Evidence of cannibalism found at a number of prehistoric sites indicate our ancestors as well as other hominins such as Neanderthals sometimes ate each other.
Photograph: Nikola Solic/Reuters/Corbis
Thursday 6 April 2017 14.00 BST Last modified on Thursday 6 April 2017 14.14 BST
Cannibalism among prehistoric humans was more likely to have been driven by social reasons than the need for a hearty meal, research suggests.
Evidence of cannibalism, in the form of cut marks, tooth marks and tell-tale bone breakage has been found at a number of prehistoric sites, including in France, Spain and Belgium, revealing that our ancestors as well as other hominins such as Neanderthals and Homo antecessor at least occasionally ate each other.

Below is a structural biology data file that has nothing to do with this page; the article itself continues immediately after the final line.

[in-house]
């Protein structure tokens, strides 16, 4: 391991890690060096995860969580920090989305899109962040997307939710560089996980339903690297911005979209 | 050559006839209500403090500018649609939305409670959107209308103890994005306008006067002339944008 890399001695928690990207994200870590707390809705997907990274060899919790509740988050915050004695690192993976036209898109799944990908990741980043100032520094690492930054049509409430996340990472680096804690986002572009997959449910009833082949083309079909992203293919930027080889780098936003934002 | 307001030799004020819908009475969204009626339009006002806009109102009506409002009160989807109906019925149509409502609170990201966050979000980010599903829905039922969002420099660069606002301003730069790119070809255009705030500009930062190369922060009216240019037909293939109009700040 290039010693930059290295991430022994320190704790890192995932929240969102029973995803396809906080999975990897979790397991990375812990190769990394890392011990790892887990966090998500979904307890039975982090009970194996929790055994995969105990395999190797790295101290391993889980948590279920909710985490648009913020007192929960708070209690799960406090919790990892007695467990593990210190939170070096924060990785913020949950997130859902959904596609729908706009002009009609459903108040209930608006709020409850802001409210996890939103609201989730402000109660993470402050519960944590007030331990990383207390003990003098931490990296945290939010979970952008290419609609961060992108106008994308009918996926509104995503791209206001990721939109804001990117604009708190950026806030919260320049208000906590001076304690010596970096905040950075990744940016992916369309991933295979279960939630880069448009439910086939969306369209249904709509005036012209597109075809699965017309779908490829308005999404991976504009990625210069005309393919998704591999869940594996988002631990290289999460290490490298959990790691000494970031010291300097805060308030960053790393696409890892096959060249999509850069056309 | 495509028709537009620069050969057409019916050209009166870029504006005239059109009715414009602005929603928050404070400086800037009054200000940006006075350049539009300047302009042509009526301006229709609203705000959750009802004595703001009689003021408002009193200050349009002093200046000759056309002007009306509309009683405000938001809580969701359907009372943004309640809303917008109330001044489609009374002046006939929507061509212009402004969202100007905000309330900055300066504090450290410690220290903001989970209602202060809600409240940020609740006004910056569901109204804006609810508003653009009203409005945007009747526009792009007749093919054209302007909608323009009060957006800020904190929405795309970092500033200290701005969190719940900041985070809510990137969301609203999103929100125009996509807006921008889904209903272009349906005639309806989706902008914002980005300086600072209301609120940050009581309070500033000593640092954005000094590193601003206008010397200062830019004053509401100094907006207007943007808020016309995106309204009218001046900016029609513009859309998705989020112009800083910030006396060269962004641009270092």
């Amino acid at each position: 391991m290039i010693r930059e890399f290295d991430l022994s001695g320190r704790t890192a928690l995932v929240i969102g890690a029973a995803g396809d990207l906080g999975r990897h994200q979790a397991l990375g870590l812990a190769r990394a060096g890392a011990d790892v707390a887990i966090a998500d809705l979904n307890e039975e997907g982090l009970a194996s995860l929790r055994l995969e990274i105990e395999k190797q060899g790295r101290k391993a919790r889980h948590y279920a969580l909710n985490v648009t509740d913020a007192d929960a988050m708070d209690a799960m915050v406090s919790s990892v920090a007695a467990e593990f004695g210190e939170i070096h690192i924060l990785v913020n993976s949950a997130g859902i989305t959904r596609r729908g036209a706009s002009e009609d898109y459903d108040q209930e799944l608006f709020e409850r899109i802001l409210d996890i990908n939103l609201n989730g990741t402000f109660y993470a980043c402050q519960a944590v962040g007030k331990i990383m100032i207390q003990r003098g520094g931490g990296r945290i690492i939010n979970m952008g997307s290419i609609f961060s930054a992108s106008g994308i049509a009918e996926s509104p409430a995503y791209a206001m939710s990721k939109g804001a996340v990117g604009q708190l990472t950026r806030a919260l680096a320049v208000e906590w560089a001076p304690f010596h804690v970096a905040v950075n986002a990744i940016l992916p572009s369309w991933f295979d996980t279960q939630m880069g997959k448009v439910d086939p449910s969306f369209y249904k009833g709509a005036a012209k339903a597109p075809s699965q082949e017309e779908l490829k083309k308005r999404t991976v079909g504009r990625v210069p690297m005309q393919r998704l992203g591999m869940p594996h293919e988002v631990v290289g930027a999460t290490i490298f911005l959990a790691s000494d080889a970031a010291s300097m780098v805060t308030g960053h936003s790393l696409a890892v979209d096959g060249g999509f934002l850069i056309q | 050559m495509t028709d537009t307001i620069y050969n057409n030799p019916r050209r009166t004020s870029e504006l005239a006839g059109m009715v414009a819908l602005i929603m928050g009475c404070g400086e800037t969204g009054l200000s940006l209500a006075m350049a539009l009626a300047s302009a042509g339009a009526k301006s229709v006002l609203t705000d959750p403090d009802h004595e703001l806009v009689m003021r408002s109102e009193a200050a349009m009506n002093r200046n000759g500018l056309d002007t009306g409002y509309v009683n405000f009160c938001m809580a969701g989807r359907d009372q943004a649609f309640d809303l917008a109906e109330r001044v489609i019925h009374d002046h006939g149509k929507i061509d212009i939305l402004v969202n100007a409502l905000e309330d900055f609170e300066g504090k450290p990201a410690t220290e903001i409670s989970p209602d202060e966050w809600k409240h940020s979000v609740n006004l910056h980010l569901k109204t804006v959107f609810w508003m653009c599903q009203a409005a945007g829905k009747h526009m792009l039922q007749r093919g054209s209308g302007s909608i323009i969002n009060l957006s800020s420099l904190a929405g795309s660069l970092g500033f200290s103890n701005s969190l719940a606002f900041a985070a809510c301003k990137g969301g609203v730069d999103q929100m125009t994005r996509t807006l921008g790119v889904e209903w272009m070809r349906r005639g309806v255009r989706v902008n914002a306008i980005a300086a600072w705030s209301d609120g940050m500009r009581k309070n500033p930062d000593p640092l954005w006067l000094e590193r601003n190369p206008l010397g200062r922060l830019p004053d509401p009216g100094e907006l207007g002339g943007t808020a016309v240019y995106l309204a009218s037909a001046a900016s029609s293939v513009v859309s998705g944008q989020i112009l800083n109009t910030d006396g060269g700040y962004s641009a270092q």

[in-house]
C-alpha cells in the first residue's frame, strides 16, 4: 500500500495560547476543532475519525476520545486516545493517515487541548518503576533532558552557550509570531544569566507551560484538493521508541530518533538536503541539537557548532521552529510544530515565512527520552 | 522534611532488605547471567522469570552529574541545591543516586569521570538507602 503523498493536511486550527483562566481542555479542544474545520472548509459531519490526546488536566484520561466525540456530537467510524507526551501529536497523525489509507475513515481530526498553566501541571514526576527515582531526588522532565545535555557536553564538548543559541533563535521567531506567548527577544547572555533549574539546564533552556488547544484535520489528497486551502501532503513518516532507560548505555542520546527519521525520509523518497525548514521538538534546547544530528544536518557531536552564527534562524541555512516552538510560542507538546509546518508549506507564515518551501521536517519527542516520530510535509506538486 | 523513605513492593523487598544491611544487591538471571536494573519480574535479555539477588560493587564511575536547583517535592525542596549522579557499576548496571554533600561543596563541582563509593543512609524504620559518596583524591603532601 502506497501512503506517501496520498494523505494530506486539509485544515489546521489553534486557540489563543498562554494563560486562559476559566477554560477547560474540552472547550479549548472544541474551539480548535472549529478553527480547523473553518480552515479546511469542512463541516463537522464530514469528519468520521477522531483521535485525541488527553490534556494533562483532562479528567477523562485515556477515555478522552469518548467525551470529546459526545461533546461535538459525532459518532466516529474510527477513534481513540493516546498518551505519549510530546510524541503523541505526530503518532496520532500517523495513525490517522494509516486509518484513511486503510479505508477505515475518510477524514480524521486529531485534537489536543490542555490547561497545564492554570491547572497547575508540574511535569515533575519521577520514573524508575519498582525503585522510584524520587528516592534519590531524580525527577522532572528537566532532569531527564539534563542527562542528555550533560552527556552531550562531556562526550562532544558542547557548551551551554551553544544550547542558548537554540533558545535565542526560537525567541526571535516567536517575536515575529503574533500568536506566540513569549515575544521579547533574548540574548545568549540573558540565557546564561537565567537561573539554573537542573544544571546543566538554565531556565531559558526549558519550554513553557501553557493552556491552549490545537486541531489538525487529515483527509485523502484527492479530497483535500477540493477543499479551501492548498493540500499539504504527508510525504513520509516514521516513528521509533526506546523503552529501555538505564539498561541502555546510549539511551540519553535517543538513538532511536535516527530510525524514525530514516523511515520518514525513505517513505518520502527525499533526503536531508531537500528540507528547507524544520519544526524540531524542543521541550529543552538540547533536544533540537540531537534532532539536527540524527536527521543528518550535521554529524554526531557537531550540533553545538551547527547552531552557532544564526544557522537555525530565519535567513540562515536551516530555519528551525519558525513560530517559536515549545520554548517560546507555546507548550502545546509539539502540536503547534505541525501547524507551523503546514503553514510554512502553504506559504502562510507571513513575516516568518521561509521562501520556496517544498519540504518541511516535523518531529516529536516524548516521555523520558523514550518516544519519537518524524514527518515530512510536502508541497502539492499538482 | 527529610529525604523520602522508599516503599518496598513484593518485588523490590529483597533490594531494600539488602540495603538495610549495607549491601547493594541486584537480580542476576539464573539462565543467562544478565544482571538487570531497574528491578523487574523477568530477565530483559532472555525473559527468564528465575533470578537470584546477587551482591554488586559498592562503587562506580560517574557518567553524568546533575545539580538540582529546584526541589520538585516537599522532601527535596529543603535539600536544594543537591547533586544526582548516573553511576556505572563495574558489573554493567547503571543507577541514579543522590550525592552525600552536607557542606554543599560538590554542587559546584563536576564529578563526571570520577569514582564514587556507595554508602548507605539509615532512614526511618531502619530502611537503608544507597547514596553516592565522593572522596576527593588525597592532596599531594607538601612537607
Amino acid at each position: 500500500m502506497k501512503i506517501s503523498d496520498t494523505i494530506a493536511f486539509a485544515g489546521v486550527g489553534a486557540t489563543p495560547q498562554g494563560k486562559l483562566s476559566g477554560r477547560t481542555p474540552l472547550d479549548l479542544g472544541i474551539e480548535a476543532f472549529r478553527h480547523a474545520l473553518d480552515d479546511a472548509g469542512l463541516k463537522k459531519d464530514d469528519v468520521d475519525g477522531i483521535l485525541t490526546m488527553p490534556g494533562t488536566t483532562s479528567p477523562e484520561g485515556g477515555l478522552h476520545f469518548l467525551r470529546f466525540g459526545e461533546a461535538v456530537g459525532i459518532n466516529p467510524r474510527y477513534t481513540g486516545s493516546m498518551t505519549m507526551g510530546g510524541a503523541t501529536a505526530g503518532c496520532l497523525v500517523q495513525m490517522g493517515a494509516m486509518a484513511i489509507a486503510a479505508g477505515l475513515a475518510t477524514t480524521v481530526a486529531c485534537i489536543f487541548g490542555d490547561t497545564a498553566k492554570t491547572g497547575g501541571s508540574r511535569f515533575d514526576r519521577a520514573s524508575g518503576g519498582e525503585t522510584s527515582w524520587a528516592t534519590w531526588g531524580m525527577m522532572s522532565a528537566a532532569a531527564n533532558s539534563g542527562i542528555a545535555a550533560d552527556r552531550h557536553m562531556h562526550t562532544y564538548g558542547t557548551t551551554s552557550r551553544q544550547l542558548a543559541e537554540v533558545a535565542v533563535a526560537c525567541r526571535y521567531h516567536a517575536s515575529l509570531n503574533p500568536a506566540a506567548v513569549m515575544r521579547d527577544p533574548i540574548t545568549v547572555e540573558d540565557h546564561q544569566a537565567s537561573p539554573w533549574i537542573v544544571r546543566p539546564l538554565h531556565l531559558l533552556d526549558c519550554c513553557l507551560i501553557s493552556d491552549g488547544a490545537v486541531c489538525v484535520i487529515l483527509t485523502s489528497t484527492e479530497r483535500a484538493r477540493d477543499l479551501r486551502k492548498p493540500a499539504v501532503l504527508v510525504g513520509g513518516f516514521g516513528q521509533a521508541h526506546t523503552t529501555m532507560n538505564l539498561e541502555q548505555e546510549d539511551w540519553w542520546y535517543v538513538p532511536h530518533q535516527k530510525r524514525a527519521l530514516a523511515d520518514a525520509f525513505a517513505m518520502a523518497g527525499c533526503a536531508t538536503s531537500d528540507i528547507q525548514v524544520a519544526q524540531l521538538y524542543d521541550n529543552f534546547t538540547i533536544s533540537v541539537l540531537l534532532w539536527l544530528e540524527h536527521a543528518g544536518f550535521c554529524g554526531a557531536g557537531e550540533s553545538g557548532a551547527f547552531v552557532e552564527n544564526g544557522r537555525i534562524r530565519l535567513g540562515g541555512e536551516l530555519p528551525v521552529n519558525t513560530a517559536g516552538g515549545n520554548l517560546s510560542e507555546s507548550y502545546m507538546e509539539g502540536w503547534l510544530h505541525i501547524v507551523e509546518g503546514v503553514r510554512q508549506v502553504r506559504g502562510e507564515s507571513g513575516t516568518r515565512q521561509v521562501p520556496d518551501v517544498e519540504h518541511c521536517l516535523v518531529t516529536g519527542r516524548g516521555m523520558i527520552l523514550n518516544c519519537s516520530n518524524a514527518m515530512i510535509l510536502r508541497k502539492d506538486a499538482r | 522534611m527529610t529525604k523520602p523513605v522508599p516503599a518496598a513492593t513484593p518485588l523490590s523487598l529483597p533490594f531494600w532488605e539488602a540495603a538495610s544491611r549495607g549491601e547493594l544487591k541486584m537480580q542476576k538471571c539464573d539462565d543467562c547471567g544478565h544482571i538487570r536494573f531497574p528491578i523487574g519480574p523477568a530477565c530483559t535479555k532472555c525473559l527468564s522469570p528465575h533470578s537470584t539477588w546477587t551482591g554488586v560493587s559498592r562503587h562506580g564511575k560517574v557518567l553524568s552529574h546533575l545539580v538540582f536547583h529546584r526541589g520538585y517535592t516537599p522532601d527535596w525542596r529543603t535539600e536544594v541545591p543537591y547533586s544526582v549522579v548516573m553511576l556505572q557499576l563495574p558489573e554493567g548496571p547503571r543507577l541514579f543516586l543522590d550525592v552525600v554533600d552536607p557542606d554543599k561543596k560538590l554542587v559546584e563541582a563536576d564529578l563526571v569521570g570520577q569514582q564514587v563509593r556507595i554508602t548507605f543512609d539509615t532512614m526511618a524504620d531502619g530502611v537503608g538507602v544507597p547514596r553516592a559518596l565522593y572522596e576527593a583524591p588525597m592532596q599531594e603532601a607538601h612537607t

But how common cannibalism was and to what extent it was driven by the need for nutrition has been a matter of debate, with remains from some sites showing evidence of ritual treatment.
The latest study adds weight to the idea that cannibalism might have been driven by more than the necessity of hunger.
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